The good news is that we can individually take some control and bring our bodies out of the fight or flight response and bring into play the parasympathetic nervous system, the rest and digest system, by practising techniques to elicit the “relaxation response”. Dr Benson (a leading authority on stress and the relaxation response) discovered that all that is required to bring about the relaxation response is: (1) focus for your mind, such as a physical sensation (breath or body part), or a fixed gaze at an object; (2) a passive, non judgemental attitude; and (3) 10 to 20 minutes.
Here are some of my favourite ways to elicit the relaxation response and bring calm and wellbeing back to my mind and body:
Yoga – Yoga is the perfect antidote to stress. Yoga contains all the necessary components to trigger the relaxation response. I use the physical practice of yoga to help my body to relax and to take me from being up in my head to being more grounded and centred. Once I have used any “stress-energy” that may be circulating in my body I then feel better able to practice some breath work and/or meditation.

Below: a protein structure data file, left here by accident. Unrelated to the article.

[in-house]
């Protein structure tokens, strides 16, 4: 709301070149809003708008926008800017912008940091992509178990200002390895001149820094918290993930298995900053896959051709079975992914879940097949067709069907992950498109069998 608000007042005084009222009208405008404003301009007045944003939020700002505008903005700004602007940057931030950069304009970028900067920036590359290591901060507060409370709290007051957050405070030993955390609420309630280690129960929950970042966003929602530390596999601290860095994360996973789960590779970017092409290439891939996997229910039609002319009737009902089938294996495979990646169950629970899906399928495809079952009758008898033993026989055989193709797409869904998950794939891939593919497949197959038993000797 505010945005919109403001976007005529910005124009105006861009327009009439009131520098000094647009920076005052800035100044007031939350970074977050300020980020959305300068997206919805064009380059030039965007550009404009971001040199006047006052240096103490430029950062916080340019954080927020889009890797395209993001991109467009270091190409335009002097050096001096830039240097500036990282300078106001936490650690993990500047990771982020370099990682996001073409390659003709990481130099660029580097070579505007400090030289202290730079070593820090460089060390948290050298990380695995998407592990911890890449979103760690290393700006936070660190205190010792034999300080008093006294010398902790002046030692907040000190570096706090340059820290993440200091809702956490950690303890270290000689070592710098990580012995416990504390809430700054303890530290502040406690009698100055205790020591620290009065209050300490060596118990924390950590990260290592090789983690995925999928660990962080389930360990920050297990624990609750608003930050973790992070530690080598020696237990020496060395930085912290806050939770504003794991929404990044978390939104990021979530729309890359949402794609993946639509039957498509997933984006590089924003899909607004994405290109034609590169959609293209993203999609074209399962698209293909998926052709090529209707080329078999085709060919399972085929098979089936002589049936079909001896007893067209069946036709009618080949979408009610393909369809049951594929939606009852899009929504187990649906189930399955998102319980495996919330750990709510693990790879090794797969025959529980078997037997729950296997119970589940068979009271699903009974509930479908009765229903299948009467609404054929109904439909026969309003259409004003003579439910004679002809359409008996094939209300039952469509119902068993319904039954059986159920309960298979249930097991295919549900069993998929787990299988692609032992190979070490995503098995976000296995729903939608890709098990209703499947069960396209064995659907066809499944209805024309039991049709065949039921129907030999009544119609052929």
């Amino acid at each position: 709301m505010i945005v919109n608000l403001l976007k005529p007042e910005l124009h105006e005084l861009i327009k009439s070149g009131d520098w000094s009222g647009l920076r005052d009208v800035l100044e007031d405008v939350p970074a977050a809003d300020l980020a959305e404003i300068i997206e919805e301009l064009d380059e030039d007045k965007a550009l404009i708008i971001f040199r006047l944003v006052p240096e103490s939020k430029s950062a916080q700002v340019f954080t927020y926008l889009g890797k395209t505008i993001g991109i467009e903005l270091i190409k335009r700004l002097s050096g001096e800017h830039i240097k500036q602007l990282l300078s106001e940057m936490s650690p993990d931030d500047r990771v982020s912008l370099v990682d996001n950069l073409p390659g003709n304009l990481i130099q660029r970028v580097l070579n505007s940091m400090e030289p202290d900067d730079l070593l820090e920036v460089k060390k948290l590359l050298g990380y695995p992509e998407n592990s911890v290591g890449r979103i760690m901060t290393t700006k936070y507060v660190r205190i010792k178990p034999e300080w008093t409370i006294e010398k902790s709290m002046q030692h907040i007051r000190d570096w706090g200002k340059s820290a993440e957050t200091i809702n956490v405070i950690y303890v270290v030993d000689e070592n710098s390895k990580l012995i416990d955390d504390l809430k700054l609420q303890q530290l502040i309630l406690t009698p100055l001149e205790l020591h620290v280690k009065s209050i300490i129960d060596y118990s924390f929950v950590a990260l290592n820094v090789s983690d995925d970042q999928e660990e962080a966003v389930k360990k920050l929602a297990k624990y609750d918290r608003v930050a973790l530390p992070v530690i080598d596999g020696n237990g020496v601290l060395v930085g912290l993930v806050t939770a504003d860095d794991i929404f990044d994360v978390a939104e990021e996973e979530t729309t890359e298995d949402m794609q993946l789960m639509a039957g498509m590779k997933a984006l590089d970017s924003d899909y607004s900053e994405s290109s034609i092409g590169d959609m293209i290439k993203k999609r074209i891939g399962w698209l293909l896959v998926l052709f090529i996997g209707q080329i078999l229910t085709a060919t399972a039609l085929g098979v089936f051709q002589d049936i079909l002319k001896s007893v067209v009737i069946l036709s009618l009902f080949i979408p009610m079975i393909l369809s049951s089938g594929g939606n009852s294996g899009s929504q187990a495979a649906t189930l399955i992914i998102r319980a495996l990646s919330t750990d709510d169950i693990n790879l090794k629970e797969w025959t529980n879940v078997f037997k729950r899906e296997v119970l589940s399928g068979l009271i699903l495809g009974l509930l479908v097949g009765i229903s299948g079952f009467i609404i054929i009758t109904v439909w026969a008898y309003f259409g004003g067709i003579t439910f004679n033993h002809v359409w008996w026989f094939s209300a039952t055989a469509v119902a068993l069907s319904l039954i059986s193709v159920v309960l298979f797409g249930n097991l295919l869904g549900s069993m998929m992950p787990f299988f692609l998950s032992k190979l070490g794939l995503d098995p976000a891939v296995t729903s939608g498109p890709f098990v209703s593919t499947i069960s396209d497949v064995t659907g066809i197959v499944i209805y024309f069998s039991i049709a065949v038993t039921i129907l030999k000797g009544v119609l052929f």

Pilates – One of the key Pilates principles is concentration and in Pilates we link movement with the breath and it acts like a form of moving meditation (which for me works so well when I struggle to sit still and meditate, which is so often the case for most people if they are feeling stressed). Also, in Pilates, if you don’t concentrate you lose the benefits of a lot of the exercises and it teaches me to be in the present moment and focused on my body in the here and now.
Breathing exercises – our breath is the link between our mind and our body. Remember this if ever you are feeling stressed or can’t sleep. We have the power to reverse the stress response by some simple breathing exercises that relate back to the body and tell it that all is well. The breathing exercises I teach in Pilates and Yoga can be practised on their own to illicit the relaxation response.